- I cut back on additional subjects and prioritised time outside and the core curriculum. Being a home educator gives me the means to pare down when necessary, just for a short time. The children are stressed too, they hear us talking, they can’t spend time with friends, their exams have been cancelled. Bringing things back to the absolute necessities gives us room to breathe and gives me the chance to ‘walk the walk’ of a slow and simple life. So while the teachers may feel two science experiments a week, daily spellings, and times tables practice are crucial, I am the one who makes the final decisions about what gets done and what doesn’t. We can all do the art classes of one child together, we can watch a video of every other science experiment, we can play multiplication games when we have a spare 5 minutes. As long as we’re fulfilling the basics, getting fresh air every day, and finding time to follow our passions, then learning is happening, and no one is being switched off from education in any irreparable way, a cost far higher than any work that might be ‘missed’.
- I gave up any extra commitments. I’ve stopped baking, and sewing, and knitting and only read for pleasure and nourishment. Yes these things give me great pleasure, but for a short time I have to prioritise what is necessary. I do things for fun when I need some fun but the time for that is limited and that’s OK. Yes I should not neglect my own needs, and those needs include personal fulfilment, but I pick and choose carefully things that will give me the most up-lift in a small amount of time and prioritise them. I’m trying to spend less time on social media which is real time thief and also not watching too much television which can be a big temptation after a long hard day. Obviously with it being a kind of lock-down it goes without saying that we’re spending most of our time at home but during other times of busyness and stress, letting go of some outside commitments for a while is a good way to keep a handle on everything.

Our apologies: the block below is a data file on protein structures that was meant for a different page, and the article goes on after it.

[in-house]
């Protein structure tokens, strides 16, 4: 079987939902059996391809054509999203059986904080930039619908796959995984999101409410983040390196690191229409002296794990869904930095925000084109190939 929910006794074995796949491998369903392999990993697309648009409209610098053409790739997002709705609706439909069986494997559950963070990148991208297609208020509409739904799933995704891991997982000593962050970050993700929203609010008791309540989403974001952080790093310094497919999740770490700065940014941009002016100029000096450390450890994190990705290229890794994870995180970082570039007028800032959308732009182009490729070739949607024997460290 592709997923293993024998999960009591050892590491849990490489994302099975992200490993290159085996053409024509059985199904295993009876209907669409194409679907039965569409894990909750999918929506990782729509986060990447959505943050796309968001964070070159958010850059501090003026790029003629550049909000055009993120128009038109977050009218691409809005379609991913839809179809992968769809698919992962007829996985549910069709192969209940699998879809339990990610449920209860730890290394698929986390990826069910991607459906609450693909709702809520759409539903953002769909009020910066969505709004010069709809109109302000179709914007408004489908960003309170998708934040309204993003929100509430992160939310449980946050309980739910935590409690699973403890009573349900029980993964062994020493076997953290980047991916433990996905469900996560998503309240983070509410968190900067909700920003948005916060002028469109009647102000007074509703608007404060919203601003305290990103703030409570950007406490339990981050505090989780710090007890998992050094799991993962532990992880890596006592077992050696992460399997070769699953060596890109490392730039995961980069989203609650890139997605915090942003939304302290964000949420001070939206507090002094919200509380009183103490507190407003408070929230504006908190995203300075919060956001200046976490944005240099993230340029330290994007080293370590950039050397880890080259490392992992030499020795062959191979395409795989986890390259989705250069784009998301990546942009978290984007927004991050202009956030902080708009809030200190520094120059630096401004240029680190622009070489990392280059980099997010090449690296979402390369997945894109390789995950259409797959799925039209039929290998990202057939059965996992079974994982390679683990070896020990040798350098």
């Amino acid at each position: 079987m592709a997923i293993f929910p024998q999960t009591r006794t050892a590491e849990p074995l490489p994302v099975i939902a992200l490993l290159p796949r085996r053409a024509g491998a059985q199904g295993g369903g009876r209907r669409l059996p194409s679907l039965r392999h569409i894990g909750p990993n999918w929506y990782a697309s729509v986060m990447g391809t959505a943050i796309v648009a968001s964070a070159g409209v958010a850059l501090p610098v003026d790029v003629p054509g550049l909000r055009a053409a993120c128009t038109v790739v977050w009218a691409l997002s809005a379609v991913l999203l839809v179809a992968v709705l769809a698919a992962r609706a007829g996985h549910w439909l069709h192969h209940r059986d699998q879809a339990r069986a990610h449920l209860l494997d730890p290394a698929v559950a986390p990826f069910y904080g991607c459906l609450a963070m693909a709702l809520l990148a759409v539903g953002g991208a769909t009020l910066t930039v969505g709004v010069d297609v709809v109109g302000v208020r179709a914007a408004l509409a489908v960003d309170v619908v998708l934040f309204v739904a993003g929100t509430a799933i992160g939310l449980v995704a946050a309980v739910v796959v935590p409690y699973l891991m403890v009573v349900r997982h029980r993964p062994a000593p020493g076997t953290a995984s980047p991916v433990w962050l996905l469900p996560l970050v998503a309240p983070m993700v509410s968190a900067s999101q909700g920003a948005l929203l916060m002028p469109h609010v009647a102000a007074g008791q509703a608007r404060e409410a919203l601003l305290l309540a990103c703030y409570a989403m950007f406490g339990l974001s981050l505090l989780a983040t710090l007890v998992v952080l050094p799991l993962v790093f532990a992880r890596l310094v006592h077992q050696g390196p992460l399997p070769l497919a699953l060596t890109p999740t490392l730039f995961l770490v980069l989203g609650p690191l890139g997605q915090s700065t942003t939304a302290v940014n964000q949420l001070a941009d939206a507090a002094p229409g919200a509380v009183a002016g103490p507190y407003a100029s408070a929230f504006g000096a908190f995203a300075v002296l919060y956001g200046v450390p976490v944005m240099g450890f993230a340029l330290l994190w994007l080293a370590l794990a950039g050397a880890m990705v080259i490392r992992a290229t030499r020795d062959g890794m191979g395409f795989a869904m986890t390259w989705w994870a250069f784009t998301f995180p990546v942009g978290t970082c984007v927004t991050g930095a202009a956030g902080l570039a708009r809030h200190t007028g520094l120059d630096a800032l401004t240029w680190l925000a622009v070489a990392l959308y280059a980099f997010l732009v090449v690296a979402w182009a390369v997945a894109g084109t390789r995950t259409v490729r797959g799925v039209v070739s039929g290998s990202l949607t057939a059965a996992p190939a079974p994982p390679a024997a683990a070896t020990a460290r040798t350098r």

- I stopped planning too far ahead. I try to wake up each morning just focused on what is possible that day. While future plans can be uplifting, I am the kind of person who tends to overestimate what I’m capable of so keeping to the short term prevents me from storing up stress and trouble for my future self.
- I ask myself each night ‘what will I most appreciate having already done tomorrow?’ I am going to be exhausted at the end of each day, the temptation is to leave that load of washing unfolded or those dishes in the sink, but my future self will pay the price for that, so I pick one thing and get it done no matter how tired I am, and I’ve never yet regretted it.
- I take time to de-stress, and be grateful. Whether it’s relaxation exercises and a gratitude journal or just an early night feeling grateful for my warm comfortable bed and good roof, creating space to breathe is essential.
- I keep a regular rhythm to our day. Mealtimes, and times for work and play keep the wheels turning and gives everyone especially small children the sense of security necessary to their little souls in troubled times.
- I take weekends off, no matter how far ahead or behind we are, at least one full day preferably two is spent without the least thought of ‘school’. Both children and parents need time to properly decompress.
- I do small things to make the house more homely. Whether it’s lighting candles, getting a special dessert, or diffusing a relaxing scent; a sense of home and belonging, a safe space in which to relax is as necessary as breathing.
- Lastly but certainly not least, I take my burdens to God, every day, multiple times. I am not strong enough to get through this alone but with His help I can move great mountains.
I hope that my own plan for handling times of survival mode will help you to come up with your own plan or at least help you to feel more able to take the reigns in your home, within the chaos. It is important to strive for high ideals but we must be realistic in the circumstances presented to us.